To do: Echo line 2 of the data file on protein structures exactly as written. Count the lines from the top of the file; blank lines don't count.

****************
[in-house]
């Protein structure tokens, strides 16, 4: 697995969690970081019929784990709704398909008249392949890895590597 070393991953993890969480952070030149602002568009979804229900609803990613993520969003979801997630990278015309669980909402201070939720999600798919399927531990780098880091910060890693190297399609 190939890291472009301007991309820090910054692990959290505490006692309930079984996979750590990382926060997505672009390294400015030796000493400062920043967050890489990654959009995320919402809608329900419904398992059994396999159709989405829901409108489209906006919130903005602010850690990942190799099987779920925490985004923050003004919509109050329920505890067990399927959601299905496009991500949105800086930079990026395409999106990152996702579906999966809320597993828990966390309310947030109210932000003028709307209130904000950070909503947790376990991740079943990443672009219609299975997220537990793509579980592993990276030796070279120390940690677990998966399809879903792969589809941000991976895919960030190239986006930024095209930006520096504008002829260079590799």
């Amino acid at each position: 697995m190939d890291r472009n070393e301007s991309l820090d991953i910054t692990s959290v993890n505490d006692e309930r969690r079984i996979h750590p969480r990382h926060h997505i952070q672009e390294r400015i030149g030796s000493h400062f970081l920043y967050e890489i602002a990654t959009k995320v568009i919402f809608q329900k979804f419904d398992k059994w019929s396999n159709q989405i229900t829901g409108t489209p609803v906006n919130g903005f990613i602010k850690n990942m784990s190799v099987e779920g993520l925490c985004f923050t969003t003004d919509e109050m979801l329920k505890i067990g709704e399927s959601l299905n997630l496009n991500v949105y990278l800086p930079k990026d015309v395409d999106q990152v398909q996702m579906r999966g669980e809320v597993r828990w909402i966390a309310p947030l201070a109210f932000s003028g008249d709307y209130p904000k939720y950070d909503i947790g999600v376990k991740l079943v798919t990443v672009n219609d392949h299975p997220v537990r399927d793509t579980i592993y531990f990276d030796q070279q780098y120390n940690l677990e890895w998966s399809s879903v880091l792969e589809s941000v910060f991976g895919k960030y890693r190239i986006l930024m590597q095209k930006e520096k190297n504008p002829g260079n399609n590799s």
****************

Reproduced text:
């Protein structure tokens, strides 16, 4: 697995969690970081019929784990709704398909008249392949890895590597 070393991953993890969480952070030149602002568009979804229900609803990613993520969003979801997630990278015309669980909402201070939720999600798919399927531990780098880091910060890693190297399609 190939890291472009301007991309820090910054692990959290505490006692309930079984996979750590990382926060997505672009390294400015030796000493400062920043967050890489990654959009995320919402809608329900419904398992059994396999159709989405829901409108489209906006919130903005602010850690990942190799099987779920925490985004923050003004919509109050329920505890067990399927959601299905496009991500949105800086930079990026395409999106990152996702579906999966809320597993828990966390309310947030109210932000003028709307209130904000950070909503947790376990991740079943990443672009219609299975997220537990793509579980592993990276030796070279120390940690677990998966399809879903792969589809941000991976895919960030190239986006930024095209930006520096504008002829260079590799």